AAR Annual Meeting
November 18-21, 2017
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This Unit seeks to open up Reformed traditions for critical review and study, focusing on its characteristic themes in theology and historical patterns of polity and practice. Our aim is to present panels and paper sessions that balance historical with theological methods, single figures within larger cultural movements, and core themes with emerging or forgotten elements of Reformed thought and practice. In all of these topics, we hope to demonstrate the vitality, originality, and diversity of Reformed Christianity in its worldwide expression.
The Reformed Theology and History Unit invites papers on “The Kingdom of God and Civil Government” and “The ‘Solas’ in Reformed Traditions.”
How does the Kingdom of God relate to civil governments? Reformed Christians have historically endorsed the notion that Christians can and should participate in civil governments. But there are divergent views on how this participation relates to the Kingdom of God. For example, do Reformed traditions share a “two Kingdoms” theology with Lutheran traditions, or do they offer substantial alternatives to such views? And how do Reformed traditions deal with the problems of theocracy, and/or the tyranny of civil rulers?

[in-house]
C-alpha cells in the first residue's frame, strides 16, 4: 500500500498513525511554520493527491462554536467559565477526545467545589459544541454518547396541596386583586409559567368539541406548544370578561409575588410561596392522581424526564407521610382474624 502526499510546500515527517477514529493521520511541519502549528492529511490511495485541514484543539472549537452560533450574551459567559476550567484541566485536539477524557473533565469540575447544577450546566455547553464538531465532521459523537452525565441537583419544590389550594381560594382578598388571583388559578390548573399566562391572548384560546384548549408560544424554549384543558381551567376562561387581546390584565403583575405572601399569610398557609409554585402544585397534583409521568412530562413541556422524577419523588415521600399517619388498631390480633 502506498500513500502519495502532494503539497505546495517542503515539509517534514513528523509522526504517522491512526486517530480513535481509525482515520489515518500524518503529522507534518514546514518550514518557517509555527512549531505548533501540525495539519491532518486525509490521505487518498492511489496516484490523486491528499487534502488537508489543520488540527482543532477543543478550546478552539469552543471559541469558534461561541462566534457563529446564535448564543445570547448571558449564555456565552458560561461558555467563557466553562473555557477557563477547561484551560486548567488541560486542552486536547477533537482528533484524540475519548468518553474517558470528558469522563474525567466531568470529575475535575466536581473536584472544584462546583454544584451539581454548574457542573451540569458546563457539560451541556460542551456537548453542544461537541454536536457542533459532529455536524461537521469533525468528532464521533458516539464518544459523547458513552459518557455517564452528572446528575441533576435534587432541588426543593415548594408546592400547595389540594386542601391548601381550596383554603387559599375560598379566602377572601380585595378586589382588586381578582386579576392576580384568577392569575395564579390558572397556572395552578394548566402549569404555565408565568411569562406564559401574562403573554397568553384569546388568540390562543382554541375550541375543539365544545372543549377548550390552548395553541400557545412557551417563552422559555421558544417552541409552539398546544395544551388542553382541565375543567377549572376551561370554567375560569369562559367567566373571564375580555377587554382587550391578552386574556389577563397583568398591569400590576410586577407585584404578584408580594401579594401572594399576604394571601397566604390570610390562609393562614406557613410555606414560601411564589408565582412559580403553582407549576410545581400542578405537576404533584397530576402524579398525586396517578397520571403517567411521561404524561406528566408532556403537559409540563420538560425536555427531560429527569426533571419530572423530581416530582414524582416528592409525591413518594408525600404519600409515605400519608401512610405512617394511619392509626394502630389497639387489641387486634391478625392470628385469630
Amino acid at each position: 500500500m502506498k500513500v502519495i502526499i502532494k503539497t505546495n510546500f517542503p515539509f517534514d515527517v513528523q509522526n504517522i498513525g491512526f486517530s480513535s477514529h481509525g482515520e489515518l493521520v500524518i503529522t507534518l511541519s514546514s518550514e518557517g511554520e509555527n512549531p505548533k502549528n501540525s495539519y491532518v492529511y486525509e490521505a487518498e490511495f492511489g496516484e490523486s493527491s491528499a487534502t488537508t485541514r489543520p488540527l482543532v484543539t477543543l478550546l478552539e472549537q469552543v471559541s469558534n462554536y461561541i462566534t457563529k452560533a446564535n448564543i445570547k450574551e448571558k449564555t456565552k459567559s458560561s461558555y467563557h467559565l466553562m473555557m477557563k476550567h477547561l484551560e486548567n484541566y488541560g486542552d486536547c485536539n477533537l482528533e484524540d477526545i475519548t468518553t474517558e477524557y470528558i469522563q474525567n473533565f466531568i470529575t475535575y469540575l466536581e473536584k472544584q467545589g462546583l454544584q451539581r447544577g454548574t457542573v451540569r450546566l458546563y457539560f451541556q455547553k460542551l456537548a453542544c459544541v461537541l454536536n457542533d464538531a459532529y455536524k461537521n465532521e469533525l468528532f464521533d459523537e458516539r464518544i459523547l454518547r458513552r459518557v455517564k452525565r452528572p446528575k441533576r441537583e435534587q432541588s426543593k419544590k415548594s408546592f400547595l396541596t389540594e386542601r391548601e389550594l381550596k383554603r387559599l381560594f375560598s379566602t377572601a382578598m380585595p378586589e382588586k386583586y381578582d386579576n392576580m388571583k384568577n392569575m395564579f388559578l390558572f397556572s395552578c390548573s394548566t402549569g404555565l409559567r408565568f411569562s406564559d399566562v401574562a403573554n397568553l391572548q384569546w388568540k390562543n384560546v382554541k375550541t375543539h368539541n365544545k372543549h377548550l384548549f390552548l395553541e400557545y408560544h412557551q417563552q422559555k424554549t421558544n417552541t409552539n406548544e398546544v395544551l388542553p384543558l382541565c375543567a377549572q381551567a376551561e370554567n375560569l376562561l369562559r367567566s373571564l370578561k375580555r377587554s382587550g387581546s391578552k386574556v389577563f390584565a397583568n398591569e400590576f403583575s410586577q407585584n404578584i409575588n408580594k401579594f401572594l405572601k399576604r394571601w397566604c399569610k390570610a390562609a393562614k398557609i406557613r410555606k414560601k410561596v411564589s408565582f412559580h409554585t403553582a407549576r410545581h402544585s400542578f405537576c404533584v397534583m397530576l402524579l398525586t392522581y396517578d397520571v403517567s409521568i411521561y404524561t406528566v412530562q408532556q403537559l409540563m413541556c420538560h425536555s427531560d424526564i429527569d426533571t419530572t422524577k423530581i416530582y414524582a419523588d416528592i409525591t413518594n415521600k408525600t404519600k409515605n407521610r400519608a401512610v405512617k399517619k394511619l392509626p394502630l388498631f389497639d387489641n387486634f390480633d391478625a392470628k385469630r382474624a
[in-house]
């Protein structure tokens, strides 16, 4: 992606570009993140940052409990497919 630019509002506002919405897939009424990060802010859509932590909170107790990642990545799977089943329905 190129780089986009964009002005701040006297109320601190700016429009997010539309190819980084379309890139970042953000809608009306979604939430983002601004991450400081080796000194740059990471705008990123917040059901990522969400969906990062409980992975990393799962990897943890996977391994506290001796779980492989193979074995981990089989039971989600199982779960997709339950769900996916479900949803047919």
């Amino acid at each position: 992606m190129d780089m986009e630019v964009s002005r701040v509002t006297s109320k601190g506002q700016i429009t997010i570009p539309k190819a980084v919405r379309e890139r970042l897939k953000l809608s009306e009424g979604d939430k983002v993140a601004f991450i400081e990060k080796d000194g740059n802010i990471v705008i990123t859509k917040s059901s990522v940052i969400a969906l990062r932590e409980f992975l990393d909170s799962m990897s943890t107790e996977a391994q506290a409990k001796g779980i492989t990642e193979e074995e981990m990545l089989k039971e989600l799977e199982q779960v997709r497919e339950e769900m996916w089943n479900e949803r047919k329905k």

Theologically and/or historically, how do we understand the five “solas” of the Reformation, and the purposes for which they emerged? What role do they, or should they, play today in the life of our churches, in the context of ecumenical dialogue, and in the global, interreligious community? Do the “solas” need to be discarded, replaced, retrieved, and/or repristinated?
We welcome papers that pursue historical inquires and/or make constructive theological proposals.
In addition to holding two sessions that draw from paper submissions, the Reformed Theology and History Unit will co-sponsor an invited panel with the Martin Luther and Global Lutheran Traditions Unit in honor of the 500th anniversary of the Reformation.